The world’s largest publicly-traded coal company has agreed to make fuller public disclosures about the risks climate change poses to its business in a settlement of charges that it misled investors and the public.

Peabody Energy (BTU) reached the settlement after a two-year investigation found the St. Louis-based company’s public statements about the potential economic impact of climate change didn’t always square with the firm’s internal financial projections, the New York Attorney General Eric Schneiderman said Monday.

Peabody shares were up 4.7 percent at $US15.28 in Monday trading after the announcement. The coal giant’s stock has lost nearly 88 percent of its value this year since a February 25 high of $US118.95 a share amid a global plummet of energy prices.

The agreement comes four days after Schneiderman opened a similar investigation of Exxon Mobil.

Peabody has agreed to file revised Securities and Exchange Commission disclosures affirming that “concerns about the environmental impacts of coal combustion … could significantly affect demand for our products or our securities,” said Schneiderman, who characterised the agreement as the first of its kind.
“As a publicly traded company whose core business generates massive amounts of carbon emissions, Peabody Energy has a responsibility to be honest with its investors and the public about the risks posed by climate change, now and in the future,” said Schneiderman in a statement announcing the agreement.
“I believe that full and fair disclosures by Peabody and other fossil fuel companies will lead investors to think long and hard about the damage these companies are doing to our planet.”

The coal giant in a statement stressed that “there is no other action associated with this settlement, no admission or denial of wrongdoing and no financial penalty.” Peabody also said “the company has always sought to make appropriate disclosures.”

However, Peabody’s past SEC filings regularly denied the company had the ability to predict the impact that potential regulation of climate change pollution would have on the firm’s operations. The investigation found that Peabody and its consultants in fact “made projections that such regulation would have severe impacts on the company,” Schneiderman’s office said.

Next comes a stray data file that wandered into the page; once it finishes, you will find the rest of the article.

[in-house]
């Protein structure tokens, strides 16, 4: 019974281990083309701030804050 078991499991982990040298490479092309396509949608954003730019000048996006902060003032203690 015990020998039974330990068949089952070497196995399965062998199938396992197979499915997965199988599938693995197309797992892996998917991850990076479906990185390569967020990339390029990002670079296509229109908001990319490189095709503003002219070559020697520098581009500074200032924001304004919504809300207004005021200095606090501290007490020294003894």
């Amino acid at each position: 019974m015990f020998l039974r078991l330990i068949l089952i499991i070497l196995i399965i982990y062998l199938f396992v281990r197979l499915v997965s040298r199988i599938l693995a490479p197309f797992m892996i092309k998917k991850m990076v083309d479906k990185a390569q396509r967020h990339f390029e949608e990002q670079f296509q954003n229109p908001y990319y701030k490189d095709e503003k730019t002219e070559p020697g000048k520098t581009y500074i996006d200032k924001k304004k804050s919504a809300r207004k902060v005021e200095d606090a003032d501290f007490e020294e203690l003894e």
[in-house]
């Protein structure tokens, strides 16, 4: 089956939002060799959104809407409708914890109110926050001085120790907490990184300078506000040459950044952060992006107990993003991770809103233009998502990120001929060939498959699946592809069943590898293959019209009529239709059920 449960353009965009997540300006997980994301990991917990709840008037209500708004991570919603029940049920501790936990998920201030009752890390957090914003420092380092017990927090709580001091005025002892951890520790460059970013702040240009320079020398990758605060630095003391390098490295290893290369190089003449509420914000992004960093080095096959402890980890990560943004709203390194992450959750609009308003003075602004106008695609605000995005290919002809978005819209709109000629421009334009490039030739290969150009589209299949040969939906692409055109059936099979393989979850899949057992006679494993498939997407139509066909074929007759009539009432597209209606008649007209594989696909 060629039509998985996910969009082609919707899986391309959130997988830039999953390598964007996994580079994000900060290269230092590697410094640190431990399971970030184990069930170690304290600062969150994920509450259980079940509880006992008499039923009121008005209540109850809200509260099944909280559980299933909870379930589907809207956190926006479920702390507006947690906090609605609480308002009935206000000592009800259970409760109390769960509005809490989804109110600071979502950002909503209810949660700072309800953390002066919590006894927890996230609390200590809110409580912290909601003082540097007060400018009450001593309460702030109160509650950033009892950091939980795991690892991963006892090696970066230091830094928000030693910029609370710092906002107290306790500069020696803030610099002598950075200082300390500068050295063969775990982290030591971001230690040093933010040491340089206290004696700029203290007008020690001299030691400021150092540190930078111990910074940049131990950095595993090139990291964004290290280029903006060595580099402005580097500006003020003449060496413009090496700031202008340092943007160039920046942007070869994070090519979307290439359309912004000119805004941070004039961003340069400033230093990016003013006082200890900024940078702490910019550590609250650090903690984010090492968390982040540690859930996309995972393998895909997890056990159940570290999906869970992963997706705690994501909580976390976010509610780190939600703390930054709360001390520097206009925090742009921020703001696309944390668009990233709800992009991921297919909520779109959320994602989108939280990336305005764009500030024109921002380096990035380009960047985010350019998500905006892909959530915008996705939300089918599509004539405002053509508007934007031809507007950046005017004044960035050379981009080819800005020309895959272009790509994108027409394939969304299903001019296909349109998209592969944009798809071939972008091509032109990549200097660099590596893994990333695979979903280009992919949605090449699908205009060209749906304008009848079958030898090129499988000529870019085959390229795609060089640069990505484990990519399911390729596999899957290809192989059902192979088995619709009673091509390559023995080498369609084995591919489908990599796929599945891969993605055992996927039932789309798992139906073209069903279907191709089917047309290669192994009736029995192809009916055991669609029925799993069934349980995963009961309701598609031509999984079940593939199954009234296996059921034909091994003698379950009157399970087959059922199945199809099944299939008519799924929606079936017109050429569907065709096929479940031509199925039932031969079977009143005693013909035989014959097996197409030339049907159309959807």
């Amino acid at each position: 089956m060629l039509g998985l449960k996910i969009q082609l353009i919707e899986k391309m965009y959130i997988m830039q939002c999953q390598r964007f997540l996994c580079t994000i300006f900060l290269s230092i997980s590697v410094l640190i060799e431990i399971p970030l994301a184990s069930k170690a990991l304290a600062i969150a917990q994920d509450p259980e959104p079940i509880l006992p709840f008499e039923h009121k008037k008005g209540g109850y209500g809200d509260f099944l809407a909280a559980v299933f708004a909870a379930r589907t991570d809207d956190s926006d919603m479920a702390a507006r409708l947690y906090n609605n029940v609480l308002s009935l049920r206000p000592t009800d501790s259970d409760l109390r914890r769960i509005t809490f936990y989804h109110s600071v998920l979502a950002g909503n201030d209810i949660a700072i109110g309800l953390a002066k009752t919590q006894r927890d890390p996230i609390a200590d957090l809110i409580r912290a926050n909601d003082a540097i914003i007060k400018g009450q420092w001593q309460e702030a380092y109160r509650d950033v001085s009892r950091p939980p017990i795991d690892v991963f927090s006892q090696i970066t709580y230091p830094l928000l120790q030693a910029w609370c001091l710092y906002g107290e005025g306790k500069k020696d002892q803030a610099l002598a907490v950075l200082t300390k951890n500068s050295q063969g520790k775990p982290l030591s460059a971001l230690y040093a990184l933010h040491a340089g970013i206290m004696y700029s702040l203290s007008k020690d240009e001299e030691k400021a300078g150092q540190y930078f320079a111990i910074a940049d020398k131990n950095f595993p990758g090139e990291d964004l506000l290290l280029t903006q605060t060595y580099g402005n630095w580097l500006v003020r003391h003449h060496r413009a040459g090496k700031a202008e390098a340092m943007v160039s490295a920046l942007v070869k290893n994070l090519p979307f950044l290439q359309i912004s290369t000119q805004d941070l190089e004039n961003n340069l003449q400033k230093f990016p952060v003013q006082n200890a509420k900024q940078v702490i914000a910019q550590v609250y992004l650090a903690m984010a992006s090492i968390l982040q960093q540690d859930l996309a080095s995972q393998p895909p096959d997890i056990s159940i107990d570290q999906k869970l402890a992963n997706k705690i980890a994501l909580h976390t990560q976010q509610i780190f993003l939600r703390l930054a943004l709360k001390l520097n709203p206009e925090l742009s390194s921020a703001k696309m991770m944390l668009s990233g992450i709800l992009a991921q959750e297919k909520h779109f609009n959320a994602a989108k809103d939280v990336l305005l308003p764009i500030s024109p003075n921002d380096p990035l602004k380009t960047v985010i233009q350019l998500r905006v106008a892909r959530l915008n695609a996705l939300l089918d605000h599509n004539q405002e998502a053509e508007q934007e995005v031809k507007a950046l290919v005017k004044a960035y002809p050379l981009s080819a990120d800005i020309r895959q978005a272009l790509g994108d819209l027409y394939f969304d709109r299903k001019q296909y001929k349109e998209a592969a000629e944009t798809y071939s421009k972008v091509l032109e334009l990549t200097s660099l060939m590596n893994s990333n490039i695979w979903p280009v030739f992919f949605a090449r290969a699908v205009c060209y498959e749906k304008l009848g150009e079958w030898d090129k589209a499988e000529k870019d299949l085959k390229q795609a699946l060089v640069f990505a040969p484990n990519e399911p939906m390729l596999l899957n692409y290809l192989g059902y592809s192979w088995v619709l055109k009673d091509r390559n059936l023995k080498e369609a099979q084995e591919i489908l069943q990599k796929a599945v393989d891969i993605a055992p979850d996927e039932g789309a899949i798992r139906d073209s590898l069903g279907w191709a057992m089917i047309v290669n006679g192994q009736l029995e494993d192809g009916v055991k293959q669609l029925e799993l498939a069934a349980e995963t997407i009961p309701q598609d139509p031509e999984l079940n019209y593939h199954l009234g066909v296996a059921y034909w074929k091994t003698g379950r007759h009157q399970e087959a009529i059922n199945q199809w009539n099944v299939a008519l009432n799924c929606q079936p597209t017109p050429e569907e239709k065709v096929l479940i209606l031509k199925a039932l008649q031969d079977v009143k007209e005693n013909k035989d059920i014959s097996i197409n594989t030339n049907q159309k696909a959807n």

For instance, Peabody’s internal calculations projected a 33 percent or more reduction in the dollar value of coal sales in the company’s primary US markets if aggressive regulatory action were imposed on existing power plants and future electricity generation, the state investigation showed.

An outside consultant in March 2014 projected that enactment of a $US20 per ton carbon tax would cut the US demand for coal-generated electricity between 38 percent and 53 percent in comparison to 2013 levels, the investigation found.

Additionally, Peabody’s SEC filings and other public communications “provided incomplete and one-sided discussions” of the International Energy Agency’s projections related to future world coal demand, the investigation showed. As a result of the findings, the coal giant agreed to:

  • Provide SEC disclosures showing the projections the company has been able to make regarding the business impact of laws, regulations and policies related to climate change. The disclosures will start with Monday’s quarterly filing, and will also include projections about different scenarios used by the IEA to calculate expected coal demand.
  • Avoid any public statements that claim Peabody cannot reasonably project the potential impact of future climate-change-related laws and regulations.
  • Accurately describe IEA’s scenarios projecting global demand for coal.

Schneiderman’s office subpoenaed Texas-based Exxon Mobil on Wednesday, seeking statements, emails, financial projections and other records related to the company’s climate-change research. The oil-and-gas giant said it has publicly disclosed the business risk of potential climate-change regulations for many years.
USA Today

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